Phishing Works

hooked fish

Phishing continues to be a significant part of the increase in identity theft. Phishing happens when attempts are made to fraudulently acquire sensitive personal information like usernames, passwords, credit card, or health insurance information by a person or group masquerading as a trustworthy company, organization, or agency.

Phishing Works

A recent study by Google and the University of California found that phishing is even more effective than was traditionally thought. The study found that on average, phishing sites work 14% of the time. What I thought most amazing is that the best-created phishing sites worked 45% of the time. The fact that almost 1 in 2 people are convinced by a fraud is an alarmingly high rate.

The best phishing sites work 45% of the time.

Part of phishing’s effectiveness is the constant news of new data breaches, like the information from one recent high-profile breach. Swindlers are able to create a situation where individuals think their account or personal information has been compromised. By using our fear of identity theft, they prey on our social conditioning to elicit a response to their fraudulent communications.

One of the most popular versions of the phishing scam is to make the emails appear as if they come from a trusted financial institution, like a bank or credit card company. According to Kaspersky Labs, 41.85% of July Phishing attacks were related to financial companies or organizations.

While the content of the emails differs, the intended goal of stealing personal information is always the same. The entire swindle is predicated on the ability to make the communication seem like it comes from a trusted source.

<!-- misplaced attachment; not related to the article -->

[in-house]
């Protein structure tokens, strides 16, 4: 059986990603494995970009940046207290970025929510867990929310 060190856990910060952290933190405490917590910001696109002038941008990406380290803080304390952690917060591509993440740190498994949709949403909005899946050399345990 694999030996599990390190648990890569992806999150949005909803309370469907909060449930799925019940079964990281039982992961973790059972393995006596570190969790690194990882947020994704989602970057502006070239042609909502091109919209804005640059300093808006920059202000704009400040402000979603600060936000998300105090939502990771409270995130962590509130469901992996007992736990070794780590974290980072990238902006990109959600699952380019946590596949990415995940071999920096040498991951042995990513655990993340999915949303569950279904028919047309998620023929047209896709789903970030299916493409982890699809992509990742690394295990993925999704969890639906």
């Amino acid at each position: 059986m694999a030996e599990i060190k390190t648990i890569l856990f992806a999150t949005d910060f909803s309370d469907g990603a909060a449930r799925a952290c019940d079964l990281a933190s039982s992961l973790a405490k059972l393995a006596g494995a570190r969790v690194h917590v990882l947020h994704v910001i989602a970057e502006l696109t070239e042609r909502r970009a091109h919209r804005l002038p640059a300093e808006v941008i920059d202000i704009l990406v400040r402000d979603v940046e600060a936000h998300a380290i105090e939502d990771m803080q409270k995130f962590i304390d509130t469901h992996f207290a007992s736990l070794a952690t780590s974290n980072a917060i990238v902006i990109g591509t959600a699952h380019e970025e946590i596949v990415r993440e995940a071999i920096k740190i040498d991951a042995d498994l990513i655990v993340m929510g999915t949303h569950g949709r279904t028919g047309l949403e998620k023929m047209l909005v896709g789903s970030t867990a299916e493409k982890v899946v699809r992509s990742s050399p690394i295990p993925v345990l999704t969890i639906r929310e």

Be Cognizant of What You Share Online

Phishing is also very popular across social media. Popular social networks, like Facebook and Twitter, actively fight phishing, but with the ease of creating an online account, it is virtually impossible to stop the attacks before they start. Some estimates claim as many as 1 in 5 phishing attempts are now coming through social media sites. According to a survey by the Identity Theft Resource Center, 54% of respondents on social media claimed to have been the target of an identity threat.

Targeted Attacks and Spear Fishing

Recently, a highly specialized version of phishing has been gaining increased prominence. Spear phishing is where the members of a group or organization are specifically targeted. This specialized form of phishing usually piggybacks an event like a conference or trade organization gathering. Often thieves will glean data from social networks and then incorporate it into their phish.

Spear phishing can be 90% effective.

Unlike random phishing, the spear email will usually look like it is a follow-up from a recent event. Spear fishing can be extremely effective, with one industry analyst claiming up to a 90% effective rate.

Phishing Requires Action From You

No matter what type of phish is used, they all require action on the part of the recipient. It is for this reason that typical phishing attempts will have multiple call-to-actions with anything the recipient clicks on or responds to leading to the same result. The creation of a false sense of urgency allows the scam to be very effective.